Their fellowship appointments were announced by Dean Chris Guthrie.
In an application process similar to the prestigious Skadden Fellowships, applicants for the Barrett Fellowship propose one-year projects at a legal nonprofit organization. Mikhail will spend her year at The Bronx Defenders in New York; Myers will move to Berkeley, California, to work at the Disability Rights Education and Defense Fund. Their one-year fellowships pay their full salaries and benefits at the sponsoring organization.
“Carly Myers and Marian Mikhail will be capable and passionate advocates for the low-income clients both will serve, and they both proposed innovative projects that meet important, unmet needs,” Dean Guthrie said. “I look forward to the contributions they will make at Bronx Defenders and the Disability Rights Education and Defense Fund, and the good work they will do throughout their careers.”
At Bronx Defenders, Mikhail will develop a new program advocating for low-income people facing criminal charges whose drivers’ licenses are suspended or revoked for offenses that do not involve a vehicle. “Losing a driver’s license affects everything—economic livelihood, child- and parental care, and professional and personal responsibilities,” Mikhail said. “Some people choose a criminal conviction over a license revocation to prevent their lives from being unraveled.” She believes the knowledge she gains while serving as a liaison between the Bronx Defenders and the New York Department of Motor Vehicles will enable the organization to increase both resources and services available to its indigent clients and help more clients regain their licenses or avoid losing them.
Myers will advocate for low-income people with disabilities who face legal barriers to accessing mobility aids, such as wheelchairs, at the Disability Rights Education and Defense Fund. The idea for her fellowship came from her work on behalf of several clients with disabilities, including a four-year-old girl who needed a walker, as a legal intern at DREDF during summer 2016. “Long delays are common with both public and private health insurance plans,” Myers said. “This is particularly devastating for children, who often have already outgrown the equipment by the time they receive it.” She also advocated for a 40-year-old man with spina bifida who needed a wheelchair powerful enough for outdoor use. “Many plans cover only mobility equipment for use inside your house, denying people access to employment, education, and community involvement outside their home,” she said.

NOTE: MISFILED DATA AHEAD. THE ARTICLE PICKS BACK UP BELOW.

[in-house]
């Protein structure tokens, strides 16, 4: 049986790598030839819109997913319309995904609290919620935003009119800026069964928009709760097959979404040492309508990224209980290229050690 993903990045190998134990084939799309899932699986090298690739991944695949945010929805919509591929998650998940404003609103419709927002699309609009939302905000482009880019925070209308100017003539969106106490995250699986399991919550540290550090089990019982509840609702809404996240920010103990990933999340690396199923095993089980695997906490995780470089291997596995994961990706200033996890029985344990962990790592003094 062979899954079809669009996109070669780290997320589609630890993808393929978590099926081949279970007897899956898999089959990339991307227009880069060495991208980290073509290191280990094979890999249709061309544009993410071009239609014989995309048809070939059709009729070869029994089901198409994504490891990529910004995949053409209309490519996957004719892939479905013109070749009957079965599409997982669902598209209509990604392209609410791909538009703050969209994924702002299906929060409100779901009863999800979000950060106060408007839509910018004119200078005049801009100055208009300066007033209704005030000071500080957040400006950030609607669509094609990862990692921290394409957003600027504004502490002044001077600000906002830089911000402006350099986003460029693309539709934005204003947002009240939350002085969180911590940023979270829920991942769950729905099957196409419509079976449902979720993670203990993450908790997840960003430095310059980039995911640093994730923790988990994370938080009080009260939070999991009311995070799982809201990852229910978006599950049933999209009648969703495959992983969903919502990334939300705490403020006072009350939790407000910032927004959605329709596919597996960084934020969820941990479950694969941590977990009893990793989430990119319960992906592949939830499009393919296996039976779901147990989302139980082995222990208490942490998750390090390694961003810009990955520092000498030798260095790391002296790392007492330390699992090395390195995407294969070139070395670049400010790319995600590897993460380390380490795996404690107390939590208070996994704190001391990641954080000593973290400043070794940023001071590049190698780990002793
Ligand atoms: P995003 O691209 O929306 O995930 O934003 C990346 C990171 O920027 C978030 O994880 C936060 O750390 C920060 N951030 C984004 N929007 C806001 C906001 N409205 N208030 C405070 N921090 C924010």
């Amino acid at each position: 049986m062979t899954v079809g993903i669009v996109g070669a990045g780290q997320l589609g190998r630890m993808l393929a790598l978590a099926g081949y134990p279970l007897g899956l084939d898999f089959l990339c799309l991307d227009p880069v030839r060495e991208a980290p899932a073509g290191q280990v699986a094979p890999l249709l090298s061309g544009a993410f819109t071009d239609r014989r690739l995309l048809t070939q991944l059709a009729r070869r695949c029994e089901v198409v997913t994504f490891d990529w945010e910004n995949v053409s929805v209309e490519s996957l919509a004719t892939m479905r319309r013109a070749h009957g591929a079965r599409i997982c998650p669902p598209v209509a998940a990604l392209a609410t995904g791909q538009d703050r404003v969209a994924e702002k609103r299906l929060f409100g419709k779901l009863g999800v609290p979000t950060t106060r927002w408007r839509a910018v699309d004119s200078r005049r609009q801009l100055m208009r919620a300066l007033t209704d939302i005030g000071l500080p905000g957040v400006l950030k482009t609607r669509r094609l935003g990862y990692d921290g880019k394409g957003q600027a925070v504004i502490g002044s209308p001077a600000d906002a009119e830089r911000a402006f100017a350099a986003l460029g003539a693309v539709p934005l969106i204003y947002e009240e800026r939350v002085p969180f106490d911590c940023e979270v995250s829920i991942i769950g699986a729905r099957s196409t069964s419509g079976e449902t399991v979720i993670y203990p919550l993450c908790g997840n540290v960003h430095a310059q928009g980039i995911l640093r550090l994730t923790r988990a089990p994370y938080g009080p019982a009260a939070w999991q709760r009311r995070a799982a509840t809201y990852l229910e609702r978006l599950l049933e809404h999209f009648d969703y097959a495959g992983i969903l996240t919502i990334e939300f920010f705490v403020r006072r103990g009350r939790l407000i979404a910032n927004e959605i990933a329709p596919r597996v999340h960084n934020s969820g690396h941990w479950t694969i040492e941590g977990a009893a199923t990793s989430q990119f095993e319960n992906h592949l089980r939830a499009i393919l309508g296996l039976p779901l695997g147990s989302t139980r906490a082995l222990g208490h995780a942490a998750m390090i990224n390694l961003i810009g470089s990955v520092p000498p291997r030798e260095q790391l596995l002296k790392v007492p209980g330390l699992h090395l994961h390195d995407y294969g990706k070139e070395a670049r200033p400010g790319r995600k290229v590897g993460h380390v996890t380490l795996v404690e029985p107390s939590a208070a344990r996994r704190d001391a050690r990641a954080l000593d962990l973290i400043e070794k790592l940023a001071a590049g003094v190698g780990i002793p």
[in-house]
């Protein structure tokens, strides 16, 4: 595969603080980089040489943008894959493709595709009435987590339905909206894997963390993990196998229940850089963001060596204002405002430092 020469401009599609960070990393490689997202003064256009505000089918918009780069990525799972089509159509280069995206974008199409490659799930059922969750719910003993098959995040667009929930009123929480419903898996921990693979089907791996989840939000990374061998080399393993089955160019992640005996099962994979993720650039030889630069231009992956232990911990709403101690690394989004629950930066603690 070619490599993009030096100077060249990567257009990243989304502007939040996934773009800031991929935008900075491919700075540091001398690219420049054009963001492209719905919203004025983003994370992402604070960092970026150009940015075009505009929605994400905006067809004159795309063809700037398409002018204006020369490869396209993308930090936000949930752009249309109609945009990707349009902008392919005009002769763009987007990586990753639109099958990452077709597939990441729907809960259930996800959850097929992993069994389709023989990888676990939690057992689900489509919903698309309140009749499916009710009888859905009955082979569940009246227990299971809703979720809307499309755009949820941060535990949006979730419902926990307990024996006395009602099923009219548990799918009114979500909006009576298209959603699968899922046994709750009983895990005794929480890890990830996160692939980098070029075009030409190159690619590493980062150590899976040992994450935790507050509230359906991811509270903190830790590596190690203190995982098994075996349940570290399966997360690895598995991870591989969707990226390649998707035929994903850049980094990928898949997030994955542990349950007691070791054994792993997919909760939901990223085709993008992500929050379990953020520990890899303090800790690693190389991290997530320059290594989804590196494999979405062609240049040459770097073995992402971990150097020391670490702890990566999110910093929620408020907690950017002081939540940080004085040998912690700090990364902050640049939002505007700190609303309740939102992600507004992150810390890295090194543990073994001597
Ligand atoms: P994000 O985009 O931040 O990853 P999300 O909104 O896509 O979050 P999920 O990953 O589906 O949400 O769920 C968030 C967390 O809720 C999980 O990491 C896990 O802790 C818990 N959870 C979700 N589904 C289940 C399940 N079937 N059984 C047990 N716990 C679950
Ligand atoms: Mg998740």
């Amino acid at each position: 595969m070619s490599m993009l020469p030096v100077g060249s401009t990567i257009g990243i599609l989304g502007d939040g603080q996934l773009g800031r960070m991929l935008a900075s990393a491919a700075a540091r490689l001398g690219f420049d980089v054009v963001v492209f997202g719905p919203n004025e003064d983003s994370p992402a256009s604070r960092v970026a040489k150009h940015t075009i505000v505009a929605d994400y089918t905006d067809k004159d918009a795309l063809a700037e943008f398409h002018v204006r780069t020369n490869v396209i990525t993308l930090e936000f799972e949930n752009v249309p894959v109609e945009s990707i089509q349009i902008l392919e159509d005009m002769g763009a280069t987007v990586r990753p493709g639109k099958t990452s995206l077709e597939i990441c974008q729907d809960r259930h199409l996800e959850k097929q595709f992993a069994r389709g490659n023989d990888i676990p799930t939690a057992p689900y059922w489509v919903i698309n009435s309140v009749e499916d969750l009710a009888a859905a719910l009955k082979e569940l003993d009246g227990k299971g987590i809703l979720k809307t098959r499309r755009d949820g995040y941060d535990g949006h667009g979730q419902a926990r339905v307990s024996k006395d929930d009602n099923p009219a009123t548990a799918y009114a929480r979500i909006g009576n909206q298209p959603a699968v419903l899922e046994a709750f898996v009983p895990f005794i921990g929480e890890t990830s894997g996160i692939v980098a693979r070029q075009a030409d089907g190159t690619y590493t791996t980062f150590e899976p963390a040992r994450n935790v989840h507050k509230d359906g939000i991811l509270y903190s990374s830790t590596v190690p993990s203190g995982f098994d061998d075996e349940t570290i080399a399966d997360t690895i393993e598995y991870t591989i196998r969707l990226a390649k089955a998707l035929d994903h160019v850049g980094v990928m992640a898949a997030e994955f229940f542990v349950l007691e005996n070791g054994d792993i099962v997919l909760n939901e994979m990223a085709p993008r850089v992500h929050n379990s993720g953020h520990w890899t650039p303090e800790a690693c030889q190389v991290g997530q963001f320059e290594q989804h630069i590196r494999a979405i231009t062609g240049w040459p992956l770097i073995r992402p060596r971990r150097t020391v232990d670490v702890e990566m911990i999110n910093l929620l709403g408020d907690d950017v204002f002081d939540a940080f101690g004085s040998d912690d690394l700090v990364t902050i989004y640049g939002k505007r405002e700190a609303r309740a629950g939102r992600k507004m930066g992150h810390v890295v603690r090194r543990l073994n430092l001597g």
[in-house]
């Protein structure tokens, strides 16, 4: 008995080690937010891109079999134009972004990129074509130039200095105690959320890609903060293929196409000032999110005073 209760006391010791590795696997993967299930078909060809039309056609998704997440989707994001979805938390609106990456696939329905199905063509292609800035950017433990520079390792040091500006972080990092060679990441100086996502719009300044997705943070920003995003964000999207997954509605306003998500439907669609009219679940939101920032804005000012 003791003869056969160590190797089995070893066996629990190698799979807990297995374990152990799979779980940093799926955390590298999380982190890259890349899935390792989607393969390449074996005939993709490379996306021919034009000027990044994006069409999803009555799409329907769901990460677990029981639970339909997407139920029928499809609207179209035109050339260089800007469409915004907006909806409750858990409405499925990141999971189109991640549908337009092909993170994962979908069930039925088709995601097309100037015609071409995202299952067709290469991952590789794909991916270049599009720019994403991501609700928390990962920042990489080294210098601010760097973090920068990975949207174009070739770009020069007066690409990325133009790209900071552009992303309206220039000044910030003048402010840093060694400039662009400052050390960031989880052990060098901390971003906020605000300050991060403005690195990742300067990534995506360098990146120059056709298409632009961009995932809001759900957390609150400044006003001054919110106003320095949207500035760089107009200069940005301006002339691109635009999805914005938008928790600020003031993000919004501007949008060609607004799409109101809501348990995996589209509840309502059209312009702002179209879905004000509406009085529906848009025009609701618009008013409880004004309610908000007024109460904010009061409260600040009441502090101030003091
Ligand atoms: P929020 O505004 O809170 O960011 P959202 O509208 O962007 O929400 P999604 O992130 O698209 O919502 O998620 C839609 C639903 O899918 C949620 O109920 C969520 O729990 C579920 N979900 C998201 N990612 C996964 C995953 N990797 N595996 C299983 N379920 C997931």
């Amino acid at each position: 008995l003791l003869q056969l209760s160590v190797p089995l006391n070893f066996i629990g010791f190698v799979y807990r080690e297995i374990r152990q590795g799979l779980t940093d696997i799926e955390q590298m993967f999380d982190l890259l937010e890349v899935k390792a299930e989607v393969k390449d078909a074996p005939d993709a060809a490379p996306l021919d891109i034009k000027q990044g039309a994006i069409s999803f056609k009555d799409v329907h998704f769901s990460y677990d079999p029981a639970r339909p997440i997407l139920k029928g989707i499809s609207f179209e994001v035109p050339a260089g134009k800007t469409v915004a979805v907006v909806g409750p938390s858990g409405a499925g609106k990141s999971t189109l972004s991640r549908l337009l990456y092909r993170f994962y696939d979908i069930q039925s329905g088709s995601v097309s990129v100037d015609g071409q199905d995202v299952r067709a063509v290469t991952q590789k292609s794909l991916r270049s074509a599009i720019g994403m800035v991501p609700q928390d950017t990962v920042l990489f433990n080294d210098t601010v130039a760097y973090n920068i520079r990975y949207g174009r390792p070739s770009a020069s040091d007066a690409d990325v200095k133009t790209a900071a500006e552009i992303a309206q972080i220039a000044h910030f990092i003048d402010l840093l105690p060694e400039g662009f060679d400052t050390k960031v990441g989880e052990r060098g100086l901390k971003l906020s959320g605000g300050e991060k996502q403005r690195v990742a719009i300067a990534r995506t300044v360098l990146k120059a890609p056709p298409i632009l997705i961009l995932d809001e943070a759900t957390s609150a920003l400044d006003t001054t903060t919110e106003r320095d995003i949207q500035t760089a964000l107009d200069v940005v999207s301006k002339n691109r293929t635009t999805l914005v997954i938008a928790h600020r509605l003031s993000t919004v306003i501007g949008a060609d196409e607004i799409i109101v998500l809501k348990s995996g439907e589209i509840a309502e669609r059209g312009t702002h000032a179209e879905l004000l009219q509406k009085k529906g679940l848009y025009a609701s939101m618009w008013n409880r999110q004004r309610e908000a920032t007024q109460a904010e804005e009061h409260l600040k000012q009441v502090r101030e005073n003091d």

Myers served as Conventions Editor of the Vanderbilt Law Review and was the top contributor of pro bono hours for the Class of 2017. She received the Bennett Douglas Bell Memorial Prize at commencement, awarded to “the student of the senior law class who is not only well-versed in the law, but who shows the highest conception of the ethics of the profession.” She earned her undergraduate degree at the University of Florida. During law school, she interned with the Legal Aid Society of Middle Tennessee and the Cumberlands during fall semester 2016, with DREDF in summer 2016, with Disability Rights Tennessee during spring 2016, and with the Tennessee Justice Center during summer 2015.
Mikhail was executive editor-in-chief of the Environmental Law and Policy Annual Review, and served as president of the Law Students for Social Justice during her 2L year. During law school, she interned at with the Metro Nashville Public Defender’s Office in summer 2016, with the Federal Public Defender for the Central District of California during summer 2015, with the Federal Public Defender for the Middle District of Tennessee during the 2016 spring semester, and for the Public Defender Service for the District of Columbia. She earned her undergraduate degree at the University of California at Berkeley.